Full complaint to OSCR re KKL Scotland
To: The Scottish Charity Regulator (OSCR), 2nd Floor, Quadrant House, 9 Riverside Drive, Dundee, DD1 4NY
29th November 2020
The Scottish Palestine Solidarity Campaign wishes to make a complaint about the charity KKL (Scotland) Charitable Trust SC037850. The Scottish Palestine Solidarity Campaign exists to build effective solidarity in Scotland with the Palestinian people.
In 2007, a complaint against KKL (Scotland) was made concerning their relationship with the Israeli para-statal organisation Keren Kayemith LeYisrael, also known as the Jewish National Fund (KKL-JNF), and also that KKL (Scotland)’s activities in funding KKL-JNF were not charitable. KKL (Scotland) provided evidence over a period from September 2008 to March 2010 which satisfied OSCR that KKL (Scotland) is indeed distinct from KKL-JNF, that the objectives of KKL (Scotland) are charitable and that the activities of KKL-JNF in Israel which are funded by KKL (Scotland) are compatible with those charitable objectives.
Our complaint is that, on the contrary, KKL (Scotland) raises funds in Scotland for activities of the KKL-JNF in Israel which are not charitable but are in fact illegal, and further, that the unstated objective of KKL (Scotland) and all organisations in the JNF ‘family’, is the ethnic cleansing of Palestinians.
During the period in which KKL (Scotland) was required to produce information for OSCR, the charity reported (in a letter of 23 July 2009, 2010, signed by the Chairman Stanley Lovatt) that it had remitted a total of £70,000 to KKL Israel (KKL-JNF) for the construction of a reservoir in Gazit in the North of Israel. A subsequent letter of 28 April 2010 indicated that the final remittance from KKL (Scotland) for the Gazit reservoir amounted to £120,000 (out of a total cost of £150,000). A letter of 28 October 2009 acknowledges that KKL (Scotland) “is not aware of how this is allocated between materials, labour etc as it is project managed along with numerous other similar projects by KKL in Israel” but that “volunteer members of JNF KKL Scotland (at their own expense) visit the site at various stages”. The letter claims that “This Project conforms with our Memorandum of Association under Objects Clause 3.2 ‘water conservation in the State of Israel.’ “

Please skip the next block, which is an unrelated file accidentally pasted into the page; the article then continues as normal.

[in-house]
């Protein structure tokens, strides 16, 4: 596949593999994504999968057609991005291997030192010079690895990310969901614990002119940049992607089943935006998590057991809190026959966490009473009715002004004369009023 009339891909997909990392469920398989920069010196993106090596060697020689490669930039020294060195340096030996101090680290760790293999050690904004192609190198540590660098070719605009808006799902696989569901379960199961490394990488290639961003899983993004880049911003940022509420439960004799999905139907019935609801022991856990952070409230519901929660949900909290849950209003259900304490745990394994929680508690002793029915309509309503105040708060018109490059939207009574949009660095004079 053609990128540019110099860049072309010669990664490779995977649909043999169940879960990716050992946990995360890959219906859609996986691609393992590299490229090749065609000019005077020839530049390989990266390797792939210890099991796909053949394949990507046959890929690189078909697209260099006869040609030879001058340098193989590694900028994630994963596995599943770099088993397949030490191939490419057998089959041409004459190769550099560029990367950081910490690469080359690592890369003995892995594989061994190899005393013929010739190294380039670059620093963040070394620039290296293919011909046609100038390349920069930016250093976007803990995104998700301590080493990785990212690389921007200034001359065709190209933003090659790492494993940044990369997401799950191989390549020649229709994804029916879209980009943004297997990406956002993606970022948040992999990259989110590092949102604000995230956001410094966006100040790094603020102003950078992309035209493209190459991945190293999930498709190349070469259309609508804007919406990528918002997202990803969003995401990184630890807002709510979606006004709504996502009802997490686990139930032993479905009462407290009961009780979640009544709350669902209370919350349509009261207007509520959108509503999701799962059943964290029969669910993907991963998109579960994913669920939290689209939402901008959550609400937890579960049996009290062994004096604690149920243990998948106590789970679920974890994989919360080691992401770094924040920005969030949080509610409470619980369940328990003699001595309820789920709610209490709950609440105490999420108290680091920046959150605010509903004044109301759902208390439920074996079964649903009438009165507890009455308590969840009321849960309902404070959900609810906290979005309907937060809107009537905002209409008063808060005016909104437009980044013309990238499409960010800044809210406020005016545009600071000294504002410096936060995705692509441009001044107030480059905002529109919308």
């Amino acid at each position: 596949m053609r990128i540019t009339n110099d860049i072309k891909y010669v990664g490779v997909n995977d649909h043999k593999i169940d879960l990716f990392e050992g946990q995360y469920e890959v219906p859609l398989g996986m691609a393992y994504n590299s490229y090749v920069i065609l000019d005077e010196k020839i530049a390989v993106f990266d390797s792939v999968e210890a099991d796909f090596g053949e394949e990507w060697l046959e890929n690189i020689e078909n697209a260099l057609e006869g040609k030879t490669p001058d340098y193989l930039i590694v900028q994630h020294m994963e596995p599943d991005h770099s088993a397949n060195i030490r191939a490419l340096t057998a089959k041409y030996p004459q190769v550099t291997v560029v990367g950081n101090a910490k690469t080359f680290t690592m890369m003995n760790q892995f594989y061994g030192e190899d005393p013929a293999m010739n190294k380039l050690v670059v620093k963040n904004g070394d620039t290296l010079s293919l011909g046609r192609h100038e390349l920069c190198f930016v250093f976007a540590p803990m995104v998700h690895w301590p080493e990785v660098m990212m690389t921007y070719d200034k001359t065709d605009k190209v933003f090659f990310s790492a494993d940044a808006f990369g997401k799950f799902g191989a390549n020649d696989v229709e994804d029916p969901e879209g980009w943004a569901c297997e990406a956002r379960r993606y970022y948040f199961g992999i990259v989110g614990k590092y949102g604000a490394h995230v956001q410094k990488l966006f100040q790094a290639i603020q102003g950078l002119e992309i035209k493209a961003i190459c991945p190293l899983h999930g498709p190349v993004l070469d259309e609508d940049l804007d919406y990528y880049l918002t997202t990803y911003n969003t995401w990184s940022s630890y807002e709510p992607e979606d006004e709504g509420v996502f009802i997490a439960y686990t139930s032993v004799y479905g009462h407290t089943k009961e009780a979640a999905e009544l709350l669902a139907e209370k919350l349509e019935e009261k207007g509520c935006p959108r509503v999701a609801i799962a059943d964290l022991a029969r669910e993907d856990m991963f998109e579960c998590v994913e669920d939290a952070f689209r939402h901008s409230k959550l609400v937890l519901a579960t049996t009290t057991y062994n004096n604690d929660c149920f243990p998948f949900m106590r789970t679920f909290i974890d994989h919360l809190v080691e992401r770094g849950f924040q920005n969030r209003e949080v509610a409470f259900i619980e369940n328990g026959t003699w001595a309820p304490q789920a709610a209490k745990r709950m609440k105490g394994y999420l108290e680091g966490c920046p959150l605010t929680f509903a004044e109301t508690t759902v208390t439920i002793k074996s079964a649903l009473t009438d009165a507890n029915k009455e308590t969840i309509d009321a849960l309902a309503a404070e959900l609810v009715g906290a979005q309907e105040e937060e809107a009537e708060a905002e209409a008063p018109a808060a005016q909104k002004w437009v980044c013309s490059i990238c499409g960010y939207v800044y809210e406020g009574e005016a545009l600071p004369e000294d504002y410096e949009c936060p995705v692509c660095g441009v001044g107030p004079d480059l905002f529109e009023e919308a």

Other relevant Objects of KKL (Scotland) also include:
“To promote the advancement of environmental protection or improvement by supporting charitable projects within the State of Israel, particularly but not exclusively those carried out by Keren Kayemeth LeIsrael which promote the environmental reclamation of the lands of the State of Israel …, the building of water reservoirs, … and other projects to enhance the physical and natural environment of the State of Israel for the benefit of all its residents”
In 2017, two of us (Eurig Scandrett and Susan Moffat) had the opportunity to visit Gazit and observe the reservoir. The reservoir is unmarked, fenced and inaccessible, and largely overgrown, and provides irrigation for the commercial agriculture of the Kibbutz Gazit. It is located approximately 1 km North East of the kibbutz. The Palestinian village of Kafr Misr is located approximately 3 km West of Kibbutz Gazit and has no access to the reservoir.
Gazit, as a kibbutz, is entirely occupied by Israeli citizens categorised in Israeli law as having ‘Jewish nationality’, whereas Kafr Misr is entirely occupied by Palestinians who are Israeli citizens categorised as having ‘Arab nationality’. The Israeli legal status of ‘Jewish nationality’ confers superior status and legal rights over those allocated the legal status ‘Arab nationality’ in Israel (a situation which Richard Falk and Virginia Tulley, 2017, for the United Nations, have categorised as Apartheid under international law). The legal privileging of Jewish citizens has since been exacerbated by the 2018 ‘nation-state’ law. Thus, the Gazit reservoir is solely for the purpose of facilitating agricultural production of benefit to citizens with superior legal status in Israel, while access is denied to those nearby citizens with subaltern legal status on the basis of their ethnically defined nationality.